Q&A

‘Everything Is Calm, and People Are Happy’

So says Iraq’s new electricity minister a year after blackouts sparked violent riots across the country.

Iraq's Minister of Electricity Luay al-Khatteeb speaks at a press conference in Baghdad on Dec. 11, 2018.
Iraq's Minister of Electricity Luay al-Khatteeb speaks at a press conference in Baghdad on Dec. 11, 2018. HADI MIZBAN/AFP/Getty Images

Since the 2003 U.S. invasion of Iraq, reliable power supplies—or the lack thereof—have played an outsize role in the country’s stability. During hot summer months, demand for electricity outstrips available supplies, leading to rationing and blackouts. Last summer, blackouts sparked violent protests in southern Iraq that soon spread across much of the country—and cost the old electricity minister his job. Foreign Policy spoke with the new minister, Luay al-Khatteeb, about fears of another burning summer, the country’s ambitious plans to rebuild the shattered power sector, and U.S. pressure over continued energy ties with Iran.

Foreign Policy: Everybody I talk to says you have the toughest job in Iraq, trying to keep the lights on and air conditioning running, without enough power to really do so. Do you see it that way?

Luay al-Khatteeb: This is what they say, but I’m just doing my best. I’ve been working since I assumed this job [last October] and reviewing all the processes and plans to turn things around from past practices. So far, we’ve been doing well, and I’m glad to say that we are now producing 3 gigawatts more of electricity than last year at the same date.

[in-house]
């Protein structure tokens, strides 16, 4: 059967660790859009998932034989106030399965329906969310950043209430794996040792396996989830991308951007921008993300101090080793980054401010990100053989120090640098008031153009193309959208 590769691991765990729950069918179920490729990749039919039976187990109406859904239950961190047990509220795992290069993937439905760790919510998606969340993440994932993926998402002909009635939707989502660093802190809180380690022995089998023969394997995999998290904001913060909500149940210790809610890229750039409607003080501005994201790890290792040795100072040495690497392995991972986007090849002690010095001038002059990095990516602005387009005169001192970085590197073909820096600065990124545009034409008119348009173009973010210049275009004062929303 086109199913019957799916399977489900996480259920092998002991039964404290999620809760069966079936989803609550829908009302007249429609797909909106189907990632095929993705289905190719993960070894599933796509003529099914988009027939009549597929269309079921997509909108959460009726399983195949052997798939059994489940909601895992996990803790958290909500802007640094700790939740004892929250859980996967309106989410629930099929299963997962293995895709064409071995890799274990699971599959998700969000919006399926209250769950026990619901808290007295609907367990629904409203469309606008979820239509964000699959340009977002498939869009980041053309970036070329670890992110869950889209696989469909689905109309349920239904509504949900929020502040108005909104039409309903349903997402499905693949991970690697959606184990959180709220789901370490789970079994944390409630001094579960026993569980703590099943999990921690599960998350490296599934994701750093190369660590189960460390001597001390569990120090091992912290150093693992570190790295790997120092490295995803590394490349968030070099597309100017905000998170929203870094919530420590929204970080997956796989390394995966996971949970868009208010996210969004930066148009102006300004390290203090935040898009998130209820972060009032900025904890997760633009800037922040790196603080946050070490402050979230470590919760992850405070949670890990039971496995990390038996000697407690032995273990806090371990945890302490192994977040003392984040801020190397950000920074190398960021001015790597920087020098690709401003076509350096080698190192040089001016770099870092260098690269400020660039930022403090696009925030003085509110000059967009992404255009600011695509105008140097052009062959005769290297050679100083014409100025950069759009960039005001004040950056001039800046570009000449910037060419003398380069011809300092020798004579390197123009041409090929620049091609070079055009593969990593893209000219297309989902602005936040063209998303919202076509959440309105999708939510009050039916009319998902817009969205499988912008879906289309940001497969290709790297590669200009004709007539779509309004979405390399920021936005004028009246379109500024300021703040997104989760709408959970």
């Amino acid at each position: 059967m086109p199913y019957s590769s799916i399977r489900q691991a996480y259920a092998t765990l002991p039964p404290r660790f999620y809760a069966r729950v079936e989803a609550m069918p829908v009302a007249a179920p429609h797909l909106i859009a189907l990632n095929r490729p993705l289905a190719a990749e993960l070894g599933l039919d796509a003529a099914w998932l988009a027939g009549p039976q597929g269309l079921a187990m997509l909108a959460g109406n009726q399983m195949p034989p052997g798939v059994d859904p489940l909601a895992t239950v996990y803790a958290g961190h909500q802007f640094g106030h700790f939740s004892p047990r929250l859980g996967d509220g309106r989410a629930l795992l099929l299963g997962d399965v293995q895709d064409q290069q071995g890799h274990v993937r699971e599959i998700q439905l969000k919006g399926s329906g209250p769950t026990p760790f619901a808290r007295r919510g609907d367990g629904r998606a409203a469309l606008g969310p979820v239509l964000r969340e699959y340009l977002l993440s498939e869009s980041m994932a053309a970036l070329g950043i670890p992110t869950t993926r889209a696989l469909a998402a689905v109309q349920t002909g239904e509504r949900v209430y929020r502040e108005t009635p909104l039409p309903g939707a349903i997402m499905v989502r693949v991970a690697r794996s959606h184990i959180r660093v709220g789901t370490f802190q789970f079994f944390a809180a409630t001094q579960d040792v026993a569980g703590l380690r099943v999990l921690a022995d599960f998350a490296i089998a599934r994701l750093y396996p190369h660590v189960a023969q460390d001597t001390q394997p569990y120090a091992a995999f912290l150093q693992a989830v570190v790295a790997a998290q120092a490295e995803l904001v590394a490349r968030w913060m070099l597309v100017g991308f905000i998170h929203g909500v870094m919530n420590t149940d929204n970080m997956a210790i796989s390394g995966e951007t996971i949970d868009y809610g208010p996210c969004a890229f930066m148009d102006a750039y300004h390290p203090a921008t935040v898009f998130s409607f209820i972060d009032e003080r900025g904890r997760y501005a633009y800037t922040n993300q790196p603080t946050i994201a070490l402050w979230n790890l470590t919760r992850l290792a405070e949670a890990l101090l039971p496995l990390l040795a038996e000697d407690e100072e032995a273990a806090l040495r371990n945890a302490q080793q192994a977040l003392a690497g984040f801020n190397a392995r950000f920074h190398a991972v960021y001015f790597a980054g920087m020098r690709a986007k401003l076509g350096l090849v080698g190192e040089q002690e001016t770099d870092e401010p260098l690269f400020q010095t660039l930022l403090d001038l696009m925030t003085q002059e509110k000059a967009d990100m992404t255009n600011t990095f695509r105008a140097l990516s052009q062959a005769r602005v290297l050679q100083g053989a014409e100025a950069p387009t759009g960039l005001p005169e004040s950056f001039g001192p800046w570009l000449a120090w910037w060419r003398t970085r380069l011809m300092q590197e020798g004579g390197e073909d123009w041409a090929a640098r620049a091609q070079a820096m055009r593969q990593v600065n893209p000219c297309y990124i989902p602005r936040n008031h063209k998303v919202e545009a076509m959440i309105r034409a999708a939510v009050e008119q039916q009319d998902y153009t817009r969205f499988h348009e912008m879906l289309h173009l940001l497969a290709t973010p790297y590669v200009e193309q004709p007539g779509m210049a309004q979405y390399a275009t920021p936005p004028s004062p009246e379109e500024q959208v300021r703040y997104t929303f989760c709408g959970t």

FP: The problem for Iraq is that in the summer, power demand outstrips supply, and we saw what happened last year with blackouts leading to protests in Basra and then spreading. Are you worried about seeing a repeat this summer?

LK: Each year has its own challenges. Last year we had the water problem, and the electricity problem, and job issues, and political challenges—it was a plethora of things that contributed to the dynamic last year. This year, people need to have more faith and trust that a lot of work has been done to avert any type of repeat episode. Luckily, the weather is on our side, the water position is significantly better compared to last year, hydropower is contributing three times more than last year. The plan we put in place for 2019 also added extra capacity and provides 22 to 25 percent more power capacity compared to last year.